Lex Fridman interview Daniel Kahneman in this thought provoking interview.

Daniel Kahneman is winner of the Nobel Prize in economics for his integration of economic science with the psychology of human behavior, judgment and decision-making. He is the author of the popular book “Thinking, Fast and Slow” that summarizes in an accessible way his research of several decades, often in collaboration with Amos Tversky, on cognitive biases, prospect theory, and happiness. The central thesis of this work is a dichotomy between two modes of thought: “System 1” is fast, instinctive and emotional; “System 2” is slower, more deliberative, and more logical. The book delineates cognitive biases associated with each type of thinking. This conversation is part of the Artificial Intelligence podcast.

OUTLINE:
0:00 – Introduction
2:36 – Lessons about human behavior from WWII
8:19 – System 1 and system 2: thinking fast and slow
15:17 – Deep learning
30:01 – How hard is autonomous driving?
35:59 – Explainability in AI and humans
40:08 – Experiencing self and the remembering self
51:58 – Man’s Search for Meaning by Viktor Frankl
54:46 – How much of human behavior can we study in the lab?
57:57 – Collaboration
1:01:09 – Replication crisis in psychology
1:09:28 – Disagreements and controversies in psychology
1:13:01 – Test for AGI
1:16:17 – Meaning of lifeOUTLINE:
0:00 – Introduction
2:36 – Lessons about human behavior from WWII
8:19 – System 1 and system 2: thinking fast and slow
15:17 – Deep learning
30:01 – How hard is autonomous driving?
35:59 – Explainability in AI and humans
40:08 – Experiencing self and the remembering self
51:58 – Man’s Search for Meaning by Viktor Frankl
54:46 – How much of human behavior can we study in the lab?
57:57 – Collaboration
1:01:09 – Replication crisis in psychology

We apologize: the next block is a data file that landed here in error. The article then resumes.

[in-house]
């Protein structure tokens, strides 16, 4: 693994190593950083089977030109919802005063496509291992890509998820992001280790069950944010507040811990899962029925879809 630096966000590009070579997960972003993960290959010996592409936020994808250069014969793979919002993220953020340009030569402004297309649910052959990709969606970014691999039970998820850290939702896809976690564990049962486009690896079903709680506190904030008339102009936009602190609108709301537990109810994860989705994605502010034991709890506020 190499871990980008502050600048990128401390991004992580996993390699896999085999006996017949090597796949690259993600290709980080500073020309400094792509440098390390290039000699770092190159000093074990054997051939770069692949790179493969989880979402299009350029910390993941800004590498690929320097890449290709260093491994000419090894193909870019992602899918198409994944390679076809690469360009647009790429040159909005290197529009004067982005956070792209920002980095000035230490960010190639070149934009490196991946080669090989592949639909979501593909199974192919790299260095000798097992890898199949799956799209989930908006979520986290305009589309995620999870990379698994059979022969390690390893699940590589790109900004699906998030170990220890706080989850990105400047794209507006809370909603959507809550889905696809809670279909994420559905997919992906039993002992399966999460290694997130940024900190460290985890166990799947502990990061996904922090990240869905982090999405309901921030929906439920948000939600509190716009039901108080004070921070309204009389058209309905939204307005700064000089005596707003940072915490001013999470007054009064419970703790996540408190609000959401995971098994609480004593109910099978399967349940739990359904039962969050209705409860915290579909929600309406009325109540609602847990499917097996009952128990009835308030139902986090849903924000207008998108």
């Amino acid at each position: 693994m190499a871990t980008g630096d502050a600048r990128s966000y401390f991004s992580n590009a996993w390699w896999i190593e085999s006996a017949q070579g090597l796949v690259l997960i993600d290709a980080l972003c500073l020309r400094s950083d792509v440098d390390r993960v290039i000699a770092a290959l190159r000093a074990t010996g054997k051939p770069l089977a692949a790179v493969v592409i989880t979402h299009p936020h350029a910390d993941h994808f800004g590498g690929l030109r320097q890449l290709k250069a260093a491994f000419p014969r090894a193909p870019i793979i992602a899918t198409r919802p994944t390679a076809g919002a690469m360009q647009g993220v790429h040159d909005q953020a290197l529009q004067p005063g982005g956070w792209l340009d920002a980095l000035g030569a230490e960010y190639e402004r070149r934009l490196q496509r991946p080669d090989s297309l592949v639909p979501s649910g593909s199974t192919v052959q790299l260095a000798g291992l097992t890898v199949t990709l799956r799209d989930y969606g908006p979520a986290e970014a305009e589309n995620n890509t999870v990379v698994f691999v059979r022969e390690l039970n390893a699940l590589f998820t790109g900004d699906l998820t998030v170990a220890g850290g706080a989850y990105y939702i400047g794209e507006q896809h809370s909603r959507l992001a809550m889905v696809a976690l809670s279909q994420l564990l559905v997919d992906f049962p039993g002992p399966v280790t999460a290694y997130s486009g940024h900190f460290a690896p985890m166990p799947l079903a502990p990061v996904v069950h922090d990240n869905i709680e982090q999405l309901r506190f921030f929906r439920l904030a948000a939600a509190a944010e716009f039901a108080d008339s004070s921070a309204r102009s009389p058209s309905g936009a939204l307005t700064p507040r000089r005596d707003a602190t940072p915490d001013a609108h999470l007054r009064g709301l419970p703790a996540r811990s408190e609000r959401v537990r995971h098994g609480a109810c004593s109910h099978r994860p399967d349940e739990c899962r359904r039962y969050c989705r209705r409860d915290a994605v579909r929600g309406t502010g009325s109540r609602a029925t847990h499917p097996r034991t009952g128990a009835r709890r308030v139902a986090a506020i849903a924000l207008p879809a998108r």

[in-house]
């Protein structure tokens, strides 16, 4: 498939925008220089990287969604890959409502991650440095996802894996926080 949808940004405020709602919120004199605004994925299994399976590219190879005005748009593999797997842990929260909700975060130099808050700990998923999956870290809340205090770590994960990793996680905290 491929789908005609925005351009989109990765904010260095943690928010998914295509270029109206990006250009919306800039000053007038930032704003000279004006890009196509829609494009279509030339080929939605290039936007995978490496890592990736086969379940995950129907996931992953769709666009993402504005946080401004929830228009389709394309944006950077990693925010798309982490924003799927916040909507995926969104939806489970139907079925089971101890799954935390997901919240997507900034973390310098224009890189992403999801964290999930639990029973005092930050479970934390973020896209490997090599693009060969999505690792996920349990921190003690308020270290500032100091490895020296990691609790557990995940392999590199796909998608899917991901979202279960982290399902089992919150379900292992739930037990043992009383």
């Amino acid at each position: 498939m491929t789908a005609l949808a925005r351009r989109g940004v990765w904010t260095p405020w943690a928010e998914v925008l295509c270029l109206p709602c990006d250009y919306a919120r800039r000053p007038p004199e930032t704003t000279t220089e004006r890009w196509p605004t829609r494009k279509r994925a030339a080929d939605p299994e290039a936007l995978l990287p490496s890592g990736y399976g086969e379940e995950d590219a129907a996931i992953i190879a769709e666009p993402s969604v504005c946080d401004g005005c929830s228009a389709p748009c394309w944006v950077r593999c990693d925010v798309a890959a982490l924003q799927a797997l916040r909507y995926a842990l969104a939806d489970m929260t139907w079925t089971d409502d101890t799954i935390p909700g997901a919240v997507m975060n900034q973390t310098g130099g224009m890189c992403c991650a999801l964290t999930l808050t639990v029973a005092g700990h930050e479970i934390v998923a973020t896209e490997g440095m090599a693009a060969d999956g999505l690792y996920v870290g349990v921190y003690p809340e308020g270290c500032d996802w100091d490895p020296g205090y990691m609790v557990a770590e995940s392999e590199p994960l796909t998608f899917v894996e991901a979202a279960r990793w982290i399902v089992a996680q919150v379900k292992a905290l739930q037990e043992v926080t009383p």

1:09:28 – Disagreements and controversies in psychology
1:13:01 – Test for AGI
1:16:17 – Meaning of life

Here’s a talk by Danny Luo Pre-training of Deep Bidirectional Transformers for Language Understanding

We introduce a new language representation model called BERT, which stands for Bidirectional Encoder Representations from Transformers. Unlike recent language representation models, BERT is designed to pre-train deep bidirectional representations by jointly conditioning on both left and right context in all layers. As a result, the pre-trained BERT representations can be fine-tuned with just one additional output layer to create state-of-the-art models for a wide range of tasks, such as question answering and language inference, without substantial task-specific architecture modifications. BERT is conceptually simple and empirically powerful. It obtains new state-of-the-art results on eleven natural language processing tasks, including pushing the GLUE benchmark to 80.4% (7.6% absolute improvement), MultiNLI accuracy to 86.7 (5.6% absolute improvement) and the SQuAD v1.1 question answering Test F1 to 93.2 (1.5% absolute improvement), outperforming human performance by 2.0%.Toronto Deep Learning Series, 6 November 2018

Paper: https://arxiv.org/abs/1810.04805